I have carried the money tucked away in my purse, along with a bag filled with clothes, toiletries, and masks in the back of my car, for three weeks now as I searched for her, gifts from two friends as far away as New York who read my posts about her and wanted to help. The elusive Ms. Fay, the older Black woman in a wheelchair who touched my heart deeply when I first encountered her in the Five Points area of Southside Birmingham.
I’d begun to worry that something had happened to her after some friends told me that she was a regular in Five Points, and my heart leapt as Dan and I were parking to get lunch and we spotted her. She was in a different spot from where we’ve seen her before, but I recognized her in a heartbeat, slumped over in her wheelchair, taking a nap in the humid Alabama afternoon, right in the middle of the sidewalk.
The issue was that we were in Dan’s car- the first time in three weeks that we’ve come to lunch and not had the bag with us. We grabbed a quick lunch and then Dan raced me back to my car at the university and then back to Five Points. I was determined that I was not going to fail my mission after people had been kind enough to send gifts and I’d finally found her again. Dan dropped me off at the corner and went in search of parking.
I quickly walked up to Ms. Fay and called her name. Once again my heart swelled as her sleepy eyes opened and a huge grin broke out on her face as she recognized me. She said, “Oh, you even know my name!” That made sad to think how many people just walk on by like she’s a part of the sidewalk. I see it every day, people in need being ignored, treated like they are something other than the human beings they are.
I told her that the money was from a colleague of mine who worked with Stevie Wonder and the bag of goodies was from a friend in New York who wanted to help her. She was over the moon excited looking at everything, especially excited to see that the bag contained pants, obviously something she really needed. She told me to tell my friends that it was her birthday this coming Saturday. She also wanted me to call my colleague, thinking she would get to talk with Stevie Wonder, making me giggle at her excitement.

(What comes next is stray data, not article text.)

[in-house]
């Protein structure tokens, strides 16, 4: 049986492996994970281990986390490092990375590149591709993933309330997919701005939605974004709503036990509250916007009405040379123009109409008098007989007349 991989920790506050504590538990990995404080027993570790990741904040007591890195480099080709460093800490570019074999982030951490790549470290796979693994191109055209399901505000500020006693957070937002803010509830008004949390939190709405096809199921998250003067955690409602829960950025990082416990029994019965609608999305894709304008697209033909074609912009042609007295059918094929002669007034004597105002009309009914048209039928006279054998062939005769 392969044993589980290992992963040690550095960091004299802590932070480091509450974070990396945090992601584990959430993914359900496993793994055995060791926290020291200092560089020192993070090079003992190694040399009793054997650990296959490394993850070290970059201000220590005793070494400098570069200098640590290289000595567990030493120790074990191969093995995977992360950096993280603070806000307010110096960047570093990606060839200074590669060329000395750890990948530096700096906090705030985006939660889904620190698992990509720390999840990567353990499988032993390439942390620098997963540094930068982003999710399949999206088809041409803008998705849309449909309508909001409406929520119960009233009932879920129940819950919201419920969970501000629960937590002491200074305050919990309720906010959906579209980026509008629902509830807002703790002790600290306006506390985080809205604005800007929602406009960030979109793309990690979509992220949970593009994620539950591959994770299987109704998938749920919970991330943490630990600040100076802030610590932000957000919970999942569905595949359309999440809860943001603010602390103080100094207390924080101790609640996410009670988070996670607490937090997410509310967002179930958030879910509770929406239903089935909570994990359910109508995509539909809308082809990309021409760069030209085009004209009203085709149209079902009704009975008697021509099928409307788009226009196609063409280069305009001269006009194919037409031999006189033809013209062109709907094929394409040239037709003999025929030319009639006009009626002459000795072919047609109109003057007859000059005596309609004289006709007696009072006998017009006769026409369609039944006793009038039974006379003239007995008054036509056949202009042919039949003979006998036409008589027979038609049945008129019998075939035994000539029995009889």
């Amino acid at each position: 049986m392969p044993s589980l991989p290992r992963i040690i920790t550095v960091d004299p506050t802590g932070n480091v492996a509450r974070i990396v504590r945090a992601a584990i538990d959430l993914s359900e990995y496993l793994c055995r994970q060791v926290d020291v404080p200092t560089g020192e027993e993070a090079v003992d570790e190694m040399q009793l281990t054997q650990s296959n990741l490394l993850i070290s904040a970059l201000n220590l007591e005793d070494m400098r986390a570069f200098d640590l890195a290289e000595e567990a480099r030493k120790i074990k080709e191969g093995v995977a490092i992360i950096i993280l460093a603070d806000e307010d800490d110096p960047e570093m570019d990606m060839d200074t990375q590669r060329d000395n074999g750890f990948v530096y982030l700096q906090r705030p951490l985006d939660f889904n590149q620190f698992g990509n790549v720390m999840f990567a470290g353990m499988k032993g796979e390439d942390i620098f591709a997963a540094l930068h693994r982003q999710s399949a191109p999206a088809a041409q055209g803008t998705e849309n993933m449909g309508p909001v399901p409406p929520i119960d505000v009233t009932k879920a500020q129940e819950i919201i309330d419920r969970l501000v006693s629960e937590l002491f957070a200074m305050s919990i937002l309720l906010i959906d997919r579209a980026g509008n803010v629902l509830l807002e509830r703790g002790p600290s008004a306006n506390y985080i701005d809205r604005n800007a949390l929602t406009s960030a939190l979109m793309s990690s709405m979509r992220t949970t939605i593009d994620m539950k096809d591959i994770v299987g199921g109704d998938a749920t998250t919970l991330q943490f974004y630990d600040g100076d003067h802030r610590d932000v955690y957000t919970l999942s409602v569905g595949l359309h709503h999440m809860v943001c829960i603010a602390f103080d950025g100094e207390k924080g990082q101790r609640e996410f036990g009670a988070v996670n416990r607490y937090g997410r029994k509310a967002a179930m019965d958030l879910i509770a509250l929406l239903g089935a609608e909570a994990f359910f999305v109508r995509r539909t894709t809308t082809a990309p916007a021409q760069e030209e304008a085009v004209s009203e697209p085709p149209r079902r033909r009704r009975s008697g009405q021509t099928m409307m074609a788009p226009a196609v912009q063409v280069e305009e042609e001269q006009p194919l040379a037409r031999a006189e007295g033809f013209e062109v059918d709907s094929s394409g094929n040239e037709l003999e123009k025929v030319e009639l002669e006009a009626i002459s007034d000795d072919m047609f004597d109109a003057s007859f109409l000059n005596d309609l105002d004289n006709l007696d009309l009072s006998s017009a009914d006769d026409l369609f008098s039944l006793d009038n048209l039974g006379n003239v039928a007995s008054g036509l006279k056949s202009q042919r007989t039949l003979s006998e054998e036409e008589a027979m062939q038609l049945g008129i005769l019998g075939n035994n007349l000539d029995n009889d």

I asked if I could take her photo and her face scrunched up as she told me she was ugly. I told her she was not ugly at all- she was beautiful, and she again gave me a broad smile and posed for a photo and then a selfie. I told her the days we usually came to Five Points and that I would be looking for her every week. I don’t know how much she will remember, but all I know is that we gave each other a moment of sunshine on this cloudy day.
We have so many homeless people in Birmingham, and I’m not sure why I have become so attached to Ms. Fay, other than I see my mom sitting in her wheelchair when I look at her and think about her being hungry or in need and not having anyone to help her. It also gives me hope in the world during these sad times that people who don’t even know this woman want to reach out and do something to make her life better.
When I got back to the office, I got a message from my best friend, Diane, who shares a birthday with Ms. Fay. She’d sent money for me to give Ms. Fay a birthday treat, and so I’ll buy a card and go looking for my new friend again this weekend. Those ripples of kindness go on and on, farther than we could ever believe. Just do one thing for someone, no matter how humble, and I promise it will change not only their life, but yours, as well, sending endless echoes out into the world.
2 thoughts on “The Elusive Ms. Fay: Sunshine on a Cloudy Day”
I smiled all the way through this post! You are certainly Ms. Fay’s angel!!
Thank you so much. I think she is my angel. ❤️